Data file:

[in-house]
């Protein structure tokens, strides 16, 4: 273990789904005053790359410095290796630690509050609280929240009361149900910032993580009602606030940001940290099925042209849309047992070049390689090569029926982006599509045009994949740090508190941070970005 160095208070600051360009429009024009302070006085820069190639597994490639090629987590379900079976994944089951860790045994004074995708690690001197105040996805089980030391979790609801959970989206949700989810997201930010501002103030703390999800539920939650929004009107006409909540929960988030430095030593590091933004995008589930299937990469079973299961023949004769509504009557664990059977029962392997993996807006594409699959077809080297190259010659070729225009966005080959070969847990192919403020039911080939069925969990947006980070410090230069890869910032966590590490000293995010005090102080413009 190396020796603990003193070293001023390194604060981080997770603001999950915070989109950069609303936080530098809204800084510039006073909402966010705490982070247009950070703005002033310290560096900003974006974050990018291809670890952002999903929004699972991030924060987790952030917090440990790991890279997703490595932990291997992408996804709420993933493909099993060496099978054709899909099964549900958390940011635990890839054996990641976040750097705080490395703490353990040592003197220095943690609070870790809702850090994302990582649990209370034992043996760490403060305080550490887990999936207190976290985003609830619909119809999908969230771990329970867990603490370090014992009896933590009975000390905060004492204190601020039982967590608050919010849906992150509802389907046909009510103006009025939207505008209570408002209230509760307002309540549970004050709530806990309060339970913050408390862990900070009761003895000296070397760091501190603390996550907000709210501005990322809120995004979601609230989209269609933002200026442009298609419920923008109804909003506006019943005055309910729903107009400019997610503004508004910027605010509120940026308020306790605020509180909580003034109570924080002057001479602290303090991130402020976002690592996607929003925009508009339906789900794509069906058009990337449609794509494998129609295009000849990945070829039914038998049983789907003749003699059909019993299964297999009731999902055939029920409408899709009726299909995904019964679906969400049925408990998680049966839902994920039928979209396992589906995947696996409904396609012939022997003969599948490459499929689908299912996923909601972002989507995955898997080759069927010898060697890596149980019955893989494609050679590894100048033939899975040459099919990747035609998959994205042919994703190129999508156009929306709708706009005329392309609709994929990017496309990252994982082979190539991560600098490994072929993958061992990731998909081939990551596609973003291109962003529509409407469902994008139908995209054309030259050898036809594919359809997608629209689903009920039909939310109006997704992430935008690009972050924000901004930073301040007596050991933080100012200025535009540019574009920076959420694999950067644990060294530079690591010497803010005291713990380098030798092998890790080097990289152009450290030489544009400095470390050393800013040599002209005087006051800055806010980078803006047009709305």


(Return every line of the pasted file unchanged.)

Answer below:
[in-house]
């Protein structure tokens, strides 16, 4: 273990789904005053790359410095290796630690509050609280929240009361149900910032993580009602606030940001940290099925042209849309047992070049390689090569029926982006599509045009994949740090508190941070970005 160095208070600051360009429009024009302070006085820069190639597994490639090629987590379900079976994944089951860790045994004074995708690690001197105040996805089980030391979790609801959970989206949700989810997201930010501002103030703390999800539920939650929004009107006409909540929960988030430095030593590091933004995008589930299937990469079973299961023949004769509504009557664990059977029962392997993996807006594409699959077809080297190259010659070729225009966005080959070969847990192919403020039911080939069925969990947006980070410090230069890869910032966590590490000293995010005090102080413009 190396020796603990003193070293001023390194604060981080997770603001999950915070989109950069609303936080530098809204800084510039006073909402966010705490982070247009950070703005002033310290560096900003974006974050990018291809670890952002999903929004699972991030924060987790952030917090440990790991890279997703490595932990291997992408996804709420993933493909099993060496099978054709899909099964549900958390940011635990890839054996990641976040750097705080490395703490353990040592003197220095943690609070870790809702850090994302990582649990209370034992043996760490403060305080550490887990999936207190976290985003609830619909119809999908969230771990329970867990603490370090014992009896933590009975000390905060004492204190601020039982967590608050919010849906992150509802389907046909009510103006009025939207505008209570408002209230509760307002309540549970004050709530806990309060339970913050408390862990900070009761003895000296070397760091501190603390996550907000709210501005990322809120995004979601609230989209269609933002200026442009298609419920923008109804909003506006019943005055309910729903107009400019997610503004508004910027605010509120940026308020306790605020509180909580003034109570924080002057001479602290303090991130402020976002690592996607929003925009508009339906789900794509069906058009990337449609794509494998129609295009000849990945070829039914038998049983789907003749003699059909019993299964297999009731999902055939029920409408899709009726299909995904019964679906969400049925408990998680049966839902994920039928979209396992589906995947696996409904396609012939022997003969599948490459499929689908299912996923909601972002989507995955898997080759069927010898060697890596149980019955893989494609050679590894100048033939899975040459099919990747035609998959994205042919994703190129999508156009929306709708706009005329392309609709994929990017496309990252994982082979190539991560600098490994072929993958061992990731998909081939990551596609973003291109962003529509409407469902994008139908995209054309030259050898036809594919359809997608629209689903009920039909939310109006997704992430935008690009972050924000901004930073301040007596050991933080100012200025535009540019574009920076959420694999950067644990060294530079690591010497803010005291713990380098030798092998890790080097990289152009450290030489544009400095470390050393800013040599002209005087006051800055806010980078803006047009709305």